He came up with a moniker for making this music, CoLD SToRAGE, and within weeks had crafted a soundtrack of high BPM trance-techno that was both melodic and glitchy, hard-edged yet immersive. A year or so later this music was being funnelled, and indelibly left, into the minds of millions of gamers and clubbers. Recent Mixmag cover star, Evian Christ, being one perfect example of an artist who has spoken of the significant role that WipEout has had in instilling his love for trance and setting him off on his own musical journey

But Psygnosis’ desire to capture the spirit and energy of dance music into a video game went way beyond just a zeitgeist soundtrack. The whole project underwent an accompanying aesthetic overhaul. They brought in The Designers Republic, a Sheffield-based company who were responsible for the design and visual output of Warp Records. “Designers Republic was the coolest graphic design house in the country,” says Burcombe.

Ian Anderson from The Designers Republic recalls Burcombe’s vision when they spoke: “It was more techno sci-fi than the then-standard metal-soundtracked Dungeons & Dragons, Warhammer type imagery. We saw the whole WipEout thing as a potential playground for us to explore all the futureworld branding ideas we didn't have the clients to use them for in the real world. We didn't want to design the game, we wanted to create the world in which it existed.”

After they agreed to come on board, one day a fax came juddering and squawking through from Psygnosis to Designers Republic. It was their confirmed brief: “Change the way computer games look forever.”

Damon Fairclough was working at Psygnosis as a creative writer for the game and remembers it all feeling like a turning point. “This all felt really different to where games had been up to that point,” he says. “Prior to this, all the packaging at Psygnosis was done by Roger Dean [illustrator known for doing artwork for bands such as Yes] so they had this old, prog rock fantasy look. It couldn't have been more outdated. So this idea of packaging it more like a record – it all felt so new.”

The reputation attached to gaming was significantly different back then. While we now live in an era of professional Esports where gamers are lionised multi-millionaires, in the mid-90s gaming carried a less desirable image. “If I told people I was working at a games company, the picture they had in mind wasn't cool,” says Fairclough. “It wasn’t a clubby, fashionable, elite design kind of image they had in mind. It was grungy teenagers in their bedrooms with the curtains drawn.”

Wright echoes this sentiment. “The target audience they decided on wasn't bedroom gamers anymore,” he says “They wanted people coming back from the nightclubs or on the Sunday morning after the club. To be something that would be in the living room and be a shared experience, rather than a solo thing.”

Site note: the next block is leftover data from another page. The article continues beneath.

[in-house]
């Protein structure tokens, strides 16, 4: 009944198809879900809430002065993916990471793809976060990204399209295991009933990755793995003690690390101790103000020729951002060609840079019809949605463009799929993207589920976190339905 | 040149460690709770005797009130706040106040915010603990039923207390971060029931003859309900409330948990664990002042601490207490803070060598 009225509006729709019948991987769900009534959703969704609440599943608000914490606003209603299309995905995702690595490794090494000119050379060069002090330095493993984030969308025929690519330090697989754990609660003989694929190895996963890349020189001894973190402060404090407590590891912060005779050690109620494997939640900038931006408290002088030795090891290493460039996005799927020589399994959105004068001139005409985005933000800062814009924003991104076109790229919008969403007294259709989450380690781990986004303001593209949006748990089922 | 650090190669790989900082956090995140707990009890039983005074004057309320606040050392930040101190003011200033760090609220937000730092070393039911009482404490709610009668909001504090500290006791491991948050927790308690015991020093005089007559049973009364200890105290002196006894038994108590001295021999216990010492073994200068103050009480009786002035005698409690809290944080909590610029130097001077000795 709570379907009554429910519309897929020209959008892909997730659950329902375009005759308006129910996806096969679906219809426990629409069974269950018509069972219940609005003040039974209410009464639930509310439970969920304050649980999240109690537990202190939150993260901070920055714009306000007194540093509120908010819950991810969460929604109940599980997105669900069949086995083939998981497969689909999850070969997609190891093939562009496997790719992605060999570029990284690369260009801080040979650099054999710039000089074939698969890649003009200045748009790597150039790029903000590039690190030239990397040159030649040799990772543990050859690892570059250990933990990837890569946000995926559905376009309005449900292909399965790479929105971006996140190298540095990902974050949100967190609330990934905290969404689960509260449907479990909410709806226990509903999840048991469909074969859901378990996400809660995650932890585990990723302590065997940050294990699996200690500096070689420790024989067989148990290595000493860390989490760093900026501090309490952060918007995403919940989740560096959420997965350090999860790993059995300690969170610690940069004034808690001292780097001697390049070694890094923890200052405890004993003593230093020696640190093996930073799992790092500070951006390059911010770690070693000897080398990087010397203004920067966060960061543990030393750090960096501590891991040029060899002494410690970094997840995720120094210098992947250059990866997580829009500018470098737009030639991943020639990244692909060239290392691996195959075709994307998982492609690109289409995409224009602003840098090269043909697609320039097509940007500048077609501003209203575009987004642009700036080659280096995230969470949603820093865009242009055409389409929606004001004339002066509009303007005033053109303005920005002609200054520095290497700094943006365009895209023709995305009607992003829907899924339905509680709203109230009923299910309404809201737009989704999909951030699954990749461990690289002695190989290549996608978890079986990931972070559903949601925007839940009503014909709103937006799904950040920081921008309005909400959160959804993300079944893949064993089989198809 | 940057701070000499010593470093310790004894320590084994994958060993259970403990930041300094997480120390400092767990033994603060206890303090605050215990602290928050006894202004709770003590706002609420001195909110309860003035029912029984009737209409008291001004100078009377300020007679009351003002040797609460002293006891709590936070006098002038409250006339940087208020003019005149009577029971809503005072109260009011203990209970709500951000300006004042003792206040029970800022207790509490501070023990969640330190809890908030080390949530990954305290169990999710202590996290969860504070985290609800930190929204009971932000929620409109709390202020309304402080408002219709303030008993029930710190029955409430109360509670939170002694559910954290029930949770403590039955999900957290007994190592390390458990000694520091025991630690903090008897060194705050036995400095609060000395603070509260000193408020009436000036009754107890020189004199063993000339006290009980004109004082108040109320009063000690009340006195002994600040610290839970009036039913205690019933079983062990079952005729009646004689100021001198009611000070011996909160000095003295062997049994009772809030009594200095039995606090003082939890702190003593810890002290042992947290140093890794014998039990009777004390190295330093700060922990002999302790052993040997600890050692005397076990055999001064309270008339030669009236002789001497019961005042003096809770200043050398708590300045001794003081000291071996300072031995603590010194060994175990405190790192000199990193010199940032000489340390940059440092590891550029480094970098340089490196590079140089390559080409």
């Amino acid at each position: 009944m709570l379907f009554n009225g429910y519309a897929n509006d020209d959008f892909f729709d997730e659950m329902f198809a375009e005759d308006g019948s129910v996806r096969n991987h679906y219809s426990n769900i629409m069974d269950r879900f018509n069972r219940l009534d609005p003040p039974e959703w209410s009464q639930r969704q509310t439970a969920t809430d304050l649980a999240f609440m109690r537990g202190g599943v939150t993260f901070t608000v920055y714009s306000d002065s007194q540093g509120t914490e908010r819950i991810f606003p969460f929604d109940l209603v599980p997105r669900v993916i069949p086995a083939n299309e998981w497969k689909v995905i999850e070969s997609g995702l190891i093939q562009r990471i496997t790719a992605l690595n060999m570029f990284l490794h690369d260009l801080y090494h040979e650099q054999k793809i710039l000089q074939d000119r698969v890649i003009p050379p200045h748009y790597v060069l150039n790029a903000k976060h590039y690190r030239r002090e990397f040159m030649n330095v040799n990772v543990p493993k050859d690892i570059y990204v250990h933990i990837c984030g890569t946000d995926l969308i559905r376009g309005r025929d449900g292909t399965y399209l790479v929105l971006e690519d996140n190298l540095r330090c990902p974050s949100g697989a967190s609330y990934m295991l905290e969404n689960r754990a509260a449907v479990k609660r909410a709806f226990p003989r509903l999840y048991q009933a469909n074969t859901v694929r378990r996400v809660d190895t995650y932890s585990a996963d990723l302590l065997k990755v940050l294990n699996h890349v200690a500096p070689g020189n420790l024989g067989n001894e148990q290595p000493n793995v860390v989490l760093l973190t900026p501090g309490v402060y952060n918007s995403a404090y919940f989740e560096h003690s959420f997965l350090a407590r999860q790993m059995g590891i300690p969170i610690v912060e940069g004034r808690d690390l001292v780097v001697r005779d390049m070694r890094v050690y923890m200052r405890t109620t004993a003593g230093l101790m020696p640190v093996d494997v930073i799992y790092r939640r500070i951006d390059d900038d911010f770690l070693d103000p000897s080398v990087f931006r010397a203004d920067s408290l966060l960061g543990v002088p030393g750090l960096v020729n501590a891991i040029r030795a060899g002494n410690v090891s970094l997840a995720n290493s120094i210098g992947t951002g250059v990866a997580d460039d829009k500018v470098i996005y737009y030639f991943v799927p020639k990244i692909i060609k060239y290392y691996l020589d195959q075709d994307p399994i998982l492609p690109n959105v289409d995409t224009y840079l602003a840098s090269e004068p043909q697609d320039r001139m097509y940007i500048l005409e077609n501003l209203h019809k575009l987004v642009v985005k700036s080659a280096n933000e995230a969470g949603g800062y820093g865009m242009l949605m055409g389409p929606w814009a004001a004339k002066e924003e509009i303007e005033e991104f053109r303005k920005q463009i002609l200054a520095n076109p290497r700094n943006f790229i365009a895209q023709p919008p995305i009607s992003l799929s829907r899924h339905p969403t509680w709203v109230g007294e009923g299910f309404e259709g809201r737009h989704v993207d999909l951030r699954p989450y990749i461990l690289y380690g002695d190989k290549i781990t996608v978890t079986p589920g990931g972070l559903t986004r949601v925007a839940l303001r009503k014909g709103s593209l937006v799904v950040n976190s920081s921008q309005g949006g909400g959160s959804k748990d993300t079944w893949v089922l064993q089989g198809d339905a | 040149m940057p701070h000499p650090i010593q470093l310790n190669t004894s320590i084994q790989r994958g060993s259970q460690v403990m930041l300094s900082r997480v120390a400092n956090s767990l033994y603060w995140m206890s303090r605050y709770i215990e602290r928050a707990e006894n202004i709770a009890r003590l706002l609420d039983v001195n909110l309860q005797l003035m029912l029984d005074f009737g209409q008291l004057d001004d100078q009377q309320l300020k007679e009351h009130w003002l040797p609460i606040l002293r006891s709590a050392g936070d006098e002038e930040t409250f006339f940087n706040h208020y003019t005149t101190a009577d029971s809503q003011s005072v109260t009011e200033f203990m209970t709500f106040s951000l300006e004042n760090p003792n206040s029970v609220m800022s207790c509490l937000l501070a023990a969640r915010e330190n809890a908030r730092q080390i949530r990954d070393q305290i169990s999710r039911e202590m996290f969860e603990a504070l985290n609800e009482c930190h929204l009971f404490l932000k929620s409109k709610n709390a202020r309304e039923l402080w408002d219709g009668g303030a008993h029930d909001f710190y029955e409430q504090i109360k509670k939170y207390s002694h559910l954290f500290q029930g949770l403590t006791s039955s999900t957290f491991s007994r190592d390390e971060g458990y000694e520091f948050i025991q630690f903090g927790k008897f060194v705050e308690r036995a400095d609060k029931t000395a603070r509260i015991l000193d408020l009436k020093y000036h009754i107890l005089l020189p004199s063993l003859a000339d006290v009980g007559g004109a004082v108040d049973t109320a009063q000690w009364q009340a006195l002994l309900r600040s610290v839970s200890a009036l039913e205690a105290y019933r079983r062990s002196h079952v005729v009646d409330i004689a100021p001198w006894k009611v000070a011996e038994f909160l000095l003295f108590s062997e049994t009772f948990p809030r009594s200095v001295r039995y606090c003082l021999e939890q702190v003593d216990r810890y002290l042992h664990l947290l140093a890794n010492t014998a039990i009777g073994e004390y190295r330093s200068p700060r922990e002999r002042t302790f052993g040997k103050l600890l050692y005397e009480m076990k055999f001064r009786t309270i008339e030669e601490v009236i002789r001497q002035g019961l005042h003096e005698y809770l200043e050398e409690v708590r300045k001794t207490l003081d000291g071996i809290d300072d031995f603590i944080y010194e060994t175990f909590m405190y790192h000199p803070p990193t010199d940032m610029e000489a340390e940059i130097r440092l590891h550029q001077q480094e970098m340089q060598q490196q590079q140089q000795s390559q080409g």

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The marketing for the game involved an advert of two young people - one of whom was a pre-fame Sara Cox - looking dishevelled, wiped out, and with blood streaming from their noses. It caused controversy, with The Sun, in typical fashion, dialling up the outrage because the game had an all ages certificate – so they ran with the story of it being a game aimed at children that was glamorising drug use.

“I look back on it now and obviously people are going to see it as a drug reference,” reflects Fairclough. “But that wasn't what we were talking about. It was to do with the speed of the game. In the initial notion of the visuals it was quite a modest little nosebleed but the guy doing the makeup went to town more than we were expecting.” Fairclough recalls “the shit hitting the fan” with big bosses at Sony who saw the ad in print for the first time.

Throw in the fact that the game’s name was stylised with a notably protruding E and you have another accusation of drugs and rave culture infecting and corrupting children. “It was purely a typographic structure,” explains Anderson. “But having the moral moronity kicking off about secret messages to pervert our children and society was the kind of gold dust that we could never have imagined.” The furore around the game, of course, only added to its edgy appeal.

In yet another strange, yet prescient, moment of symbiosis, Red Bull was also thrown into the mix. The nascent energy drink was introduced to the UK in 1994 and a deal was done for it to be an in-game sponsor. Today, it’s hard to imagine a world in which the drink is not an inescapable presence in the world of dance music, but back then it was an unknown entity as it stepped into this hybrid mutation of dance music and gaming. People had no clue what it even was. “I remember conversations along the lines of ‘apparently if you mix it with vodka it's like taking half a pill’,” recalls Fairclough. Wright was similarly naive: “I drank six in a row and I was grinding my teeth and sliding up the walls. I nearly had a heart attack.”